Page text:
Author John A. Heldt is not only an award-winning sportswriter, but knows a thing or two about writing thrilling fiction as well. In this interview he talks to us about his writing, his fascination with natural disasters and why he prefers taking a fantasy approach to time travel over science fiction.
Give us a short summary of The Fire
The Fire is a tale of discovery that begins in June 2013 when Kevin Johnson, a recent college graduate, finds a hidden diary in his deceased grandfather's house in Wallace, Idaho. The diary leads Kevin to a nearby time portal and 1910, the year of Halley's comet and the largest wildfire in U.S. history – a fire that destroyed much of Wallace. When Kevin learns he can repeatedly and secretly access the portal and always return to the present, he makes the portal his gateway to summer fun. But his time travels take a serious turn when he falls for a beautiful young English teacher and becomes attached to a community headed for disaster. The novel, the fourth in the Northwest Passage series, is a historical romance filled with adventure, humor, and drama.
Many of your books feature natural disasters. Why the fascination?
Disasters of any kind are the perfect societal laboratories. They draw out the best and worst in people. Regular people become heroes in an instant. Tough talkers turn into cowards. A community's fabric is tested. Natural disasters are even more interesting because they take people by surprise. There is no one to blame. People simply have to cope. Such circumstances make for high drama and, in my opinion, great fiction.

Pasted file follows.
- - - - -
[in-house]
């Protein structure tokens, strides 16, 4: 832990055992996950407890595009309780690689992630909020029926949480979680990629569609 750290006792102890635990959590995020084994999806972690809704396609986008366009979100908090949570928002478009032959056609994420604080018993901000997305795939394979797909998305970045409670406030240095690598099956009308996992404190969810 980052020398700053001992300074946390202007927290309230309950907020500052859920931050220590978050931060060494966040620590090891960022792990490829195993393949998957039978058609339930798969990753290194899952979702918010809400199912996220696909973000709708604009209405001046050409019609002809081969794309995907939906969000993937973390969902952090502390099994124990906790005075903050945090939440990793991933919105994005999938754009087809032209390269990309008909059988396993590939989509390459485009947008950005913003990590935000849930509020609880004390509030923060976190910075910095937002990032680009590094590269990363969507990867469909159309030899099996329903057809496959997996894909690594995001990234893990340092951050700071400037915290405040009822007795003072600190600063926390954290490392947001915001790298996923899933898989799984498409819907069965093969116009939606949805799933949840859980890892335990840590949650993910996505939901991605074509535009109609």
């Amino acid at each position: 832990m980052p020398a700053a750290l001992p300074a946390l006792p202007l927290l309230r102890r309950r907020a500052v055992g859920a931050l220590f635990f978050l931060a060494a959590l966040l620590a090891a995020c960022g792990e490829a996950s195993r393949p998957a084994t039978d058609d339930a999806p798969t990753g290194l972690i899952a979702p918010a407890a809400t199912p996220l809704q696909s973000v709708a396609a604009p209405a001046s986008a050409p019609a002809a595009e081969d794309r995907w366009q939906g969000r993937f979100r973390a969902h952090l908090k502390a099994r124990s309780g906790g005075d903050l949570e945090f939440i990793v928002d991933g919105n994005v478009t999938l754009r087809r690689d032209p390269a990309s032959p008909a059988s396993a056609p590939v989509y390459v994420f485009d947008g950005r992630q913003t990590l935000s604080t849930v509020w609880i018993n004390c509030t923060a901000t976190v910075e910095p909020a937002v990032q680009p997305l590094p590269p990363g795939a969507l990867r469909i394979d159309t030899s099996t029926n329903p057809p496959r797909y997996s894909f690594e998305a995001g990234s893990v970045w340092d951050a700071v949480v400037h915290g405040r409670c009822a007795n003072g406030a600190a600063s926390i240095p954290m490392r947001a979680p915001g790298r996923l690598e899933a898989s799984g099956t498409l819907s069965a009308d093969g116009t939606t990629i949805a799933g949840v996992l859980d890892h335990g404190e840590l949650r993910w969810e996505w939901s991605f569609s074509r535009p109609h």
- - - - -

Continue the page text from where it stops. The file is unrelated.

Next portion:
Which part of researching The Fire was the most interesting to you?
Without a doubt, it was visiting Wallace in person in June 2013. It's one thing to read about a town and a fire that nearly destroyed it. It's another to see buildings and neighborhoods that survived that fire, visit museums and attractions, and get a close look at a novel's primary setting. Wallace is a mining town located in a valley so narrow it can barely accommodate the elevated freeway that passes through it. When you visit the community in person, you fully appreciate how vulnerable its citizens were in 1910. They were surrounded by fire on all sides and had to scramble aboard relief trains to save their lives.